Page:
(If you are wondering “how in Sam Hill did you create that query filter from that JSON output?”, wonder no more: here’s a link to the docs.  Getting the –query filter correct usually takes some back & forth with reviewing the JSON output, so don’t be discouraged if it takes a few tries.)

27 January, 2016

Scale 14x recap

by gorthx

I went to SCALE mainly for PostgreSQL@Scale – Joe Conway’s grown this annual add-on into a two-day, two-track event.

The new venue is a huge improvement, even though the walk from the hotel was a bit longer than I expected. There are a lot more accessible-on-foot food options.

For my session, I gave an updated version of last year’s “RDS Postgres: A Journey down the Amazon”.

If you’re using RDS and aren’t keeping up with your monitoring, please be aware of the current required OS update.  You can view & schedule required updates via the web console; here are the corresponding cli commands:

aws rds describe-pending-maintenance-actions \
--filters Name=db-instance-id,Values=mydb,mydb1,mydb2
aws rds apply-pending-maintenance-action \
--resource-identifier arn:aws:rds:[region]:[account]:db:[db-name] \
--apply-action system-update \ 
--opt-in-type next-maintenance

I find JSON and text output more useful for these types of tasks; I’ll cover that in a later post.

Accessing RDS Pg logs is kind of a sticking point for some people, me included. (I _really_ want an easy way to get them into Splunk.)
Here’s Denish Patel’s work using the rds cli, and a quick bash script I threw together, which uses the aws cli.

Based on the quick headcount I took at the beginning of the session, attendees were about 2/3 devs, 1/3 DBAs. We also had a couple of people from the Amazon RDS team; it’s always nice to know I have backup in the audience! ;)

A couple of folks had questions after my talk and I didn’t catch up with them in the booth. If that is you, feel free to leave a comment here, or email me.

Other talks I attended:
Jim Mlodgenski’s Debugging PL/PgSQL contained some good tips on use of RAISE NOTICE and what not to do. I installed pl_profiler and started using it the next afternoon.

Xof’s JSON Home Improvement included advice on when to use JSON vs JSONB, or maybe even neither :) If you’ve been reading my blog for any length of time, you know that these kinds of discussions just end in me making plans for more benchmarking…

Peter Geoghegan’s UPSERT use cases  covered a good range of material from beginning to “We can do WHAT now?” and made me realize I can always improve my SQL skills.

I’ve been hearing about ToroDB  but hadn’t attended one of Alvaro’s talks yet. Very basically, it’s a Pg-backed Mongo interface. They take the json data and explode it out into sub-documents. Then there’s a table that stores the structure _in json_. It both blew my mind & had me smacking my forehead “of course!”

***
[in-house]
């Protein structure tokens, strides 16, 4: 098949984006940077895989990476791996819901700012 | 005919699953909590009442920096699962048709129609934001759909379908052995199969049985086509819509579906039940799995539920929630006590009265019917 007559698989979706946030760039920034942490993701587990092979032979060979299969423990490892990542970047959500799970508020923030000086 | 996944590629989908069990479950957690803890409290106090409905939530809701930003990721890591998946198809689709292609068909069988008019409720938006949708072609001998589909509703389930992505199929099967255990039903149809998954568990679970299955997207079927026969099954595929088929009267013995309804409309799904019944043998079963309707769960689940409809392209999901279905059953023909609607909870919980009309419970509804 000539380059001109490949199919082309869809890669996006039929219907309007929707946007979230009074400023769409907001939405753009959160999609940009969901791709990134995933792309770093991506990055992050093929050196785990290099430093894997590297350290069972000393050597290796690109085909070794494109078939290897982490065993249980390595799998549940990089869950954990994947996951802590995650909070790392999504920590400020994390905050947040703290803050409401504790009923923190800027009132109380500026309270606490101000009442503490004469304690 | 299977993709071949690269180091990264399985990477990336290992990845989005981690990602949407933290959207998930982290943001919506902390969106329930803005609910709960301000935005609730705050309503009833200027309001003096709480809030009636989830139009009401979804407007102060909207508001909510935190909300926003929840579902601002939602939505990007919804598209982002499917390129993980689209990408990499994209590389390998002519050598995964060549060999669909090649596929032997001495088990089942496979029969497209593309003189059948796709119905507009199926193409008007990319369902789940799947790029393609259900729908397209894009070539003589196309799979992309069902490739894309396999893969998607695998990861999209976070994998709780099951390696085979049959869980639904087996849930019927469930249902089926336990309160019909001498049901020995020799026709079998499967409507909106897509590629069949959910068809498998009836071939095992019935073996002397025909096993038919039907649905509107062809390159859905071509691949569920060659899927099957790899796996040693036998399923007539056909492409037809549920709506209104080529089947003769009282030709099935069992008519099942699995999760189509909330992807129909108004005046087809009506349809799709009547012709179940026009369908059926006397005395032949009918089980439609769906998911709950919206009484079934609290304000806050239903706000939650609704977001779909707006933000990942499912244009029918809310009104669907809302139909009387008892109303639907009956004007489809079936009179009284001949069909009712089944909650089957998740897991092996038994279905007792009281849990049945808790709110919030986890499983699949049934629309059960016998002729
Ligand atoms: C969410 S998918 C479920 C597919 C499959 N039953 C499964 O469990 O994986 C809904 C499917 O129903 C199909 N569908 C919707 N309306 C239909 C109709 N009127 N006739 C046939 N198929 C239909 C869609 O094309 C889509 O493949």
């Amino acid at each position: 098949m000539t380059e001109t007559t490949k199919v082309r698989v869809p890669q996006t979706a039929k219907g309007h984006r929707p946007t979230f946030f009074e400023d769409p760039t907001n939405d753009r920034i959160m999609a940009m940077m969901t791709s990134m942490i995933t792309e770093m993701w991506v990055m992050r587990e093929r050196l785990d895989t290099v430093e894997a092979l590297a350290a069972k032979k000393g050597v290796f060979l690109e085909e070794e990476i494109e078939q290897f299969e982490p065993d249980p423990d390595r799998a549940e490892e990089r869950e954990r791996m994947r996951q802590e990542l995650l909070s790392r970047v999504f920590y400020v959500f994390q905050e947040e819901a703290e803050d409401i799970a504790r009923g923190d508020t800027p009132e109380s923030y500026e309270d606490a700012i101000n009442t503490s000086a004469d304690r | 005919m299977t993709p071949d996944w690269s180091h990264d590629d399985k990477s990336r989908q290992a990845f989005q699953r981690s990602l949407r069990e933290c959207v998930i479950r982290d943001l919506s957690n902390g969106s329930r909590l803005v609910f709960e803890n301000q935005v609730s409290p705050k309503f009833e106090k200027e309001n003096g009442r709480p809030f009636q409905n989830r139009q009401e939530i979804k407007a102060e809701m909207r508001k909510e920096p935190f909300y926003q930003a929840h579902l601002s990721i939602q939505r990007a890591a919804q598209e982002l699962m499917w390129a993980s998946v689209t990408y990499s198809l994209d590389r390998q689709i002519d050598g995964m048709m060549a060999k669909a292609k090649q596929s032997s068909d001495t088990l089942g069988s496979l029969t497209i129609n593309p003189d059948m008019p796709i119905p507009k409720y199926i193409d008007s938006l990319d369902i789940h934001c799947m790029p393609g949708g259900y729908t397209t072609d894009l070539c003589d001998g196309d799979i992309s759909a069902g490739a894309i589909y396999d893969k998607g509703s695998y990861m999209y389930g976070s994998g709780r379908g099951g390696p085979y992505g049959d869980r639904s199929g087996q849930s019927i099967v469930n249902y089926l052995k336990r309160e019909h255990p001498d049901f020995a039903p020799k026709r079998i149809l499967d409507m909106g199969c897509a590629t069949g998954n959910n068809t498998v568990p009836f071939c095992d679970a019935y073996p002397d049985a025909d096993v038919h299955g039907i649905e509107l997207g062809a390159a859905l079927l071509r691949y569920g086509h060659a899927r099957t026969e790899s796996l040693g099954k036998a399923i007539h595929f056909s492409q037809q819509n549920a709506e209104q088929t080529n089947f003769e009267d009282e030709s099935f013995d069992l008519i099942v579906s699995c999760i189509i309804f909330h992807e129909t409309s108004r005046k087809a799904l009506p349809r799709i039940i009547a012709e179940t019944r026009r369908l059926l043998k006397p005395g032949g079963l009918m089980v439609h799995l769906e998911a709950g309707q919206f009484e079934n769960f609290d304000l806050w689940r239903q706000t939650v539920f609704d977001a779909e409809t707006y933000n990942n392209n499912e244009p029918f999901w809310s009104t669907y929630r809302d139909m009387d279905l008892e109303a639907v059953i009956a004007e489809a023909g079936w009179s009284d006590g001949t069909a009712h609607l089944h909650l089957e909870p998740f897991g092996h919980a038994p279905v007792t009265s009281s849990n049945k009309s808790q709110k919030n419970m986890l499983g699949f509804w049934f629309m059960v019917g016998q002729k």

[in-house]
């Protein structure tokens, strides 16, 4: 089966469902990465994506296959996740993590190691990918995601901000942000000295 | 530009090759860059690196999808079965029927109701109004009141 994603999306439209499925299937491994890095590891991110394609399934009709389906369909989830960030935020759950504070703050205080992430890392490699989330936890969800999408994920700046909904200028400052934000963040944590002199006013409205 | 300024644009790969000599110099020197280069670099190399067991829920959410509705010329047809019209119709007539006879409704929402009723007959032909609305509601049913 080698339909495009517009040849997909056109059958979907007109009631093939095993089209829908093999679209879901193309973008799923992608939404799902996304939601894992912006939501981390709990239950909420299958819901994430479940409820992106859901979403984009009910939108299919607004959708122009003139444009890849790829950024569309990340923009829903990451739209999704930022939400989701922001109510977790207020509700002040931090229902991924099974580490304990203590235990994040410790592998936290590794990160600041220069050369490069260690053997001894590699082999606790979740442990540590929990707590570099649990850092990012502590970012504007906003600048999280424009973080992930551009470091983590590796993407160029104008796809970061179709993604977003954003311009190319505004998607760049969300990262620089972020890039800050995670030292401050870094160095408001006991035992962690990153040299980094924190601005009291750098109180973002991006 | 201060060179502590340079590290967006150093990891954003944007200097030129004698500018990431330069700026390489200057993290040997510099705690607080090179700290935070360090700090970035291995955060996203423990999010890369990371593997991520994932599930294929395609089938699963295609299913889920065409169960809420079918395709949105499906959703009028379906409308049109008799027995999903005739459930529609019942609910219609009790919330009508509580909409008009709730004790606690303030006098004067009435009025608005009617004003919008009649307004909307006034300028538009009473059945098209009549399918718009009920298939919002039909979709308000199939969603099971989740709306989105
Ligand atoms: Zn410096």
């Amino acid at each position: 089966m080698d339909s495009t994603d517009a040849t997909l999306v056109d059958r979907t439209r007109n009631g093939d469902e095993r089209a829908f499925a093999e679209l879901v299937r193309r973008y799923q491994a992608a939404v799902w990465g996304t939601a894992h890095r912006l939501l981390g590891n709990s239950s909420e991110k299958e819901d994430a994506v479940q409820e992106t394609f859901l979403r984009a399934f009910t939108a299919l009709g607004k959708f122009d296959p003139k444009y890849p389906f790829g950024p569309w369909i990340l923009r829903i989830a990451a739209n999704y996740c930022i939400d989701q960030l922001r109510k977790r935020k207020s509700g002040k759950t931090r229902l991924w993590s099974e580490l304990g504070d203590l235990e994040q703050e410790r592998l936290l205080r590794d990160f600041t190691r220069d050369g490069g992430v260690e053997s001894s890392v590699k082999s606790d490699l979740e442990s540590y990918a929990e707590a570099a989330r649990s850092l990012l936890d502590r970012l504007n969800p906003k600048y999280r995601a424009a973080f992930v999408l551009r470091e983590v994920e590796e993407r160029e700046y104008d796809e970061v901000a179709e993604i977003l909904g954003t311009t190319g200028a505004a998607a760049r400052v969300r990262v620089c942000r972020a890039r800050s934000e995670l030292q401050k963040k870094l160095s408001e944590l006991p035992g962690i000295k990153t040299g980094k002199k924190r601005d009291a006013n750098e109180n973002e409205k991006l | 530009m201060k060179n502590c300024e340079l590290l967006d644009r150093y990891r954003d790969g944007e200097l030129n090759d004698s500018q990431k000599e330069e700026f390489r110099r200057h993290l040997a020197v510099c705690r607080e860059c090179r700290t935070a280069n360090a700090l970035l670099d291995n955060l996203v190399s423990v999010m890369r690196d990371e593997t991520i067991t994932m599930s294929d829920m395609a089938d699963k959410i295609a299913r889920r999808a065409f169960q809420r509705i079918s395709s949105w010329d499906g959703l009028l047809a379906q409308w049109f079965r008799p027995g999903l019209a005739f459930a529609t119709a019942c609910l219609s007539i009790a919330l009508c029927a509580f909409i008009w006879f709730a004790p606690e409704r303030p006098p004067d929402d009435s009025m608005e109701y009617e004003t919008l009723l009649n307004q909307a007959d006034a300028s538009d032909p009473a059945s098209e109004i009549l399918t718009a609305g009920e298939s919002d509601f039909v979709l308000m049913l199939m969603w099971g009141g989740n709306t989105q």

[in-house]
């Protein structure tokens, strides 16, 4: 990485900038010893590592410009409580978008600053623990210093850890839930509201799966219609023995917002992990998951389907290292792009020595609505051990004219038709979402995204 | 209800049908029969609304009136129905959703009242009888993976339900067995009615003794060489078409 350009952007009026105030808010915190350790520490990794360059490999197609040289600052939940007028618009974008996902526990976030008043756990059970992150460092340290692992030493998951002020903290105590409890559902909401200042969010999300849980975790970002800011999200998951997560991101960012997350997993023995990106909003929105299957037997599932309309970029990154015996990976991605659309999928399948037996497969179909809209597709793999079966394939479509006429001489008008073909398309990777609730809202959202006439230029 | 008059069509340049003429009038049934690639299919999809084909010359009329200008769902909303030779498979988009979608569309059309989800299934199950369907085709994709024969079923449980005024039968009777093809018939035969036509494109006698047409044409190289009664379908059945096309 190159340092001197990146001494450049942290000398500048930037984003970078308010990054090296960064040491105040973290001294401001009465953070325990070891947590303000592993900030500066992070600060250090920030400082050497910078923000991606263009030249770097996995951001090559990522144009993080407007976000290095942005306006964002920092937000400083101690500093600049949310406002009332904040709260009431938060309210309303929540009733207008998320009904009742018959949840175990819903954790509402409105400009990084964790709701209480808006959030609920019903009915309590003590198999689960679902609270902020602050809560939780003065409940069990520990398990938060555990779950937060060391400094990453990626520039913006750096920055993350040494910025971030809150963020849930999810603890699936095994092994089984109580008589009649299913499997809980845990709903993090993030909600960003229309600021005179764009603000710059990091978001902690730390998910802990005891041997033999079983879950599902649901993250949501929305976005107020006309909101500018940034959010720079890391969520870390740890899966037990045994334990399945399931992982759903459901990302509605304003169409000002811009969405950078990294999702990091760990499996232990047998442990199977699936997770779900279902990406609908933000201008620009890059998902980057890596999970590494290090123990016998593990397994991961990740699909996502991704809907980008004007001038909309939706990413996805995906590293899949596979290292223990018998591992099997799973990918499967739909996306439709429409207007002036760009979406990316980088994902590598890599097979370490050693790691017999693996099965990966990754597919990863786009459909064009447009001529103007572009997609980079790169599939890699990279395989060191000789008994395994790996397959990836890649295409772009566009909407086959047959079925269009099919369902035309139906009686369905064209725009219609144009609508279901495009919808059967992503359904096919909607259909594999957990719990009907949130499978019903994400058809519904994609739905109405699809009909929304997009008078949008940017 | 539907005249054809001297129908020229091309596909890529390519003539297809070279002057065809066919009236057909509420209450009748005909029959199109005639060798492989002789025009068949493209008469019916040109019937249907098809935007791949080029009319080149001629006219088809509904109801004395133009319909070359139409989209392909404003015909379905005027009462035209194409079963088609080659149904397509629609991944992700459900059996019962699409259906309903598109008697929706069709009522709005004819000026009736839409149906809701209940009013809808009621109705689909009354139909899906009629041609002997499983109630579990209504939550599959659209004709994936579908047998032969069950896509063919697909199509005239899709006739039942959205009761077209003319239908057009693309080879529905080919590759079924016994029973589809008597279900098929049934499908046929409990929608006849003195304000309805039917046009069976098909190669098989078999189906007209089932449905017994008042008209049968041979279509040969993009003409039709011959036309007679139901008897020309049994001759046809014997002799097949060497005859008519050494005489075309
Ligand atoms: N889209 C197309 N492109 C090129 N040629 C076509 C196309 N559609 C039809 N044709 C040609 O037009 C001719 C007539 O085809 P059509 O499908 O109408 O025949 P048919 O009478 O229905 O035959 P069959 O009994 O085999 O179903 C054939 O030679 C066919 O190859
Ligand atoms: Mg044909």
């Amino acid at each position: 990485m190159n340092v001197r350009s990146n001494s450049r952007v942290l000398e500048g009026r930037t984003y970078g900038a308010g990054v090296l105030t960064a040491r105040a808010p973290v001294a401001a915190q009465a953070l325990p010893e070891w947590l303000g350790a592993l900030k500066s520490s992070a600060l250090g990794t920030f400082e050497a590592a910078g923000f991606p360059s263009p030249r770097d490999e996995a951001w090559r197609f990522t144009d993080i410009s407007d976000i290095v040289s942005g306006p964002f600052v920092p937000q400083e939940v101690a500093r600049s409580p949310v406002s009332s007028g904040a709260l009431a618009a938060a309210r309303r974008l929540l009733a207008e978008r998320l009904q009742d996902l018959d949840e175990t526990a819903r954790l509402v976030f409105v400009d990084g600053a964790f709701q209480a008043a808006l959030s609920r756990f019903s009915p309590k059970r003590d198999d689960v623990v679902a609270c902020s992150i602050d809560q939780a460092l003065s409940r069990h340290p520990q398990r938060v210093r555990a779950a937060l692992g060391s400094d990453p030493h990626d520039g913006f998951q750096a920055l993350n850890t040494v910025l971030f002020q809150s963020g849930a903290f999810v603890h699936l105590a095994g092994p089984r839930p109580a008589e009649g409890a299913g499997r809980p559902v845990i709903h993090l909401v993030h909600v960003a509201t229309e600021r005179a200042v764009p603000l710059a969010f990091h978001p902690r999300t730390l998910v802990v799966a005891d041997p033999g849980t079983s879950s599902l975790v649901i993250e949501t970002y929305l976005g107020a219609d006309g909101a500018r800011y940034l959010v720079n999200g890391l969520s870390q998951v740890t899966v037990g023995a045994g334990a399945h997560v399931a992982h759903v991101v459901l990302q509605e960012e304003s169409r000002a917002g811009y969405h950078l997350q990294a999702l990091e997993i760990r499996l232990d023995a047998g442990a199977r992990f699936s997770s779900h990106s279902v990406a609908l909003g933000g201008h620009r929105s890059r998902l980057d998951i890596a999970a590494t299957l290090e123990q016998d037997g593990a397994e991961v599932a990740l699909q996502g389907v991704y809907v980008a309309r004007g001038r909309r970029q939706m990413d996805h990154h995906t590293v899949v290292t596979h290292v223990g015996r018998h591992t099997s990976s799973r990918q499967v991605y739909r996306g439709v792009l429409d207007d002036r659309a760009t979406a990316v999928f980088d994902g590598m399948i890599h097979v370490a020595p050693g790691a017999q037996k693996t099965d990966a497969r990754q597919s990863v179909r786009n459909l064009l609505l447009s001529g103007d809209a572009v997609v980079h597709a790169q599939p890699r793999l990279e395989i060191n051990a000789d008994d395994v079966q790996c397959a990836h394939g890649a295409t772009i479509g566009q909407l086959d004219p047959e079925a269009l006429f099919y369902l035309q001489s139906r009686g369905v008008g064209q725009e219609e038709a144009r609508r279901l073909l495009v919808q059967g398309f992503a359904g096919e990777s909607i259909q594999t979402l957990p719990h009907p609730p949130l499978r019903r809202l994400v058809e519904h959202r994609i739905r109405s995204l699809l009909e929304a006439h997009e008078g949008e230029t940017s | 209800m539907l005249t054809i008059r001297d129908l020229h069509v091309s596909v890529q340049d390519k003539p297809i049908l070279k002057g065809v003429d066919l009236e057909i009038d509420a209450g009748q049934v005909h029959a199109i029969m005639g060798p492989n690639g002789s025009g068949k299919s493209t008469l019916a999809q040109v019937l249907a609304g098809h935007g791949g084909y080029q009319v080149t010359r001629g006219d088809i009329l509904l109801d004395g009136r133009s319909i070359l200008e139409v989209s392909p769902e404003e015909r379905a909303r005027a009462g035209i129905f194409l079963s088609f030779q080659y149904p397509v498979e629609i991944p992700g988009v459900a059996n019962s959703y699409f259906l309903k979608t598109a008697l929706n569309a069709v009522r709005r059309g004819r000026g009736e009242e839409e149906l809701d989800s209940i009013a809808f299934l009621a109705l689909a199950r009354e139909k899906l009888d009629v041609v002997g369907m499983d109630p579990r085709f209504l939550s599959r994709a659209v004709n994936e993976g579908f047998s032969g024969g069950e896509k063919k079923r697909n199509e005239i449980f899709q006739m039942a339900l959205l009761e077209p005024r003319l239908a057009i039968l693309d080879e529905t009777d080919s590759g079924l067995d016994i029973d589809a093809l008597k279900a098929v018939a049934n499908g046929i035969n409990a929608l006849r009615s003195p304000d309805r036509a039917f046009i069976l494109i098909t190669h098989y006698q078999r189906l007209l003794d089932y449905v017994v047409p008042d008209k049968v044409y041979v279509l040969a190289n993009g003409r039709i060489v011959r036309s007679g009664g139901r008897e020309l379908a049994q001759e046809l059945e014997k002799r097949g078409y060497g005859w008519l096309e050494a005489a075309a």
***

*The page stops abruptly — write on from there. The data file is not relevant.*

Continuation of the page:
It is in alpha, so this applies.

Slides for talks are (or will be) on the Pg wiki.  We do rely on speakers to load their own slides, so if you are after something in particular, please ask & I will remind them. :)

I’m already looking forward to next year, and hope I get to go ice skating then!

20 January, 2016

Postgres FDW, one year later

by gorthx

I’ve been using Postgres’ foreign data wrappers for about a year now.

Stuff I’ve learned/done:
– Those of you on 9.5 can use the new IMPORT FOREIGN SCHEMA. If you’re not quite there yet, Leo and Regina’s function to script table creation as been saving me a ton of time.

I modified it slightly (gist here):
– I name my foreign servers after their source database, and organize the foreign tables into schemas named for the source db/foreign server, so I tweaked the function to handle that
– added a parameter to specify updateable true/false, since I explicitly set that for each table
– changed the output to my preferred formatting.

Updating a server definition is much easier than I expected:

ALTER SERVER my_fdw_server
SET dbname 'new_db_name'
, SET host 'new_host_name'

You can do the same thing with the table definitions;  no need to drop & re-create them.

– Handling a serial field on the source table is interesting.
Say I have a table that looks like this:

id serial primary key
, name text
, color text

I create a foreign table on that, including all fields (exercise left to the reader). Then try to update it as I normally would, allowing Pg to handle the incrementing of the id field:

INSERT INTO table1 (name, color)
VALUES ('bob', 'blue');
ERROR: null value in column "id" violates not-null constraint

I don’t want to pass in a value for id, because that negates the entire purpose of have a serial datatype.

My solution was to leave the id field out of the foreign table definition.

Watch your datatypes, as CREATE FOREIGN TABLE doesn’t do any verification. “Fun” things can happen when you define your foreign table with timestamp without tz (to match the source table), then finally get approval to correct that on the source table, and don’t also change it in your foreign table definition.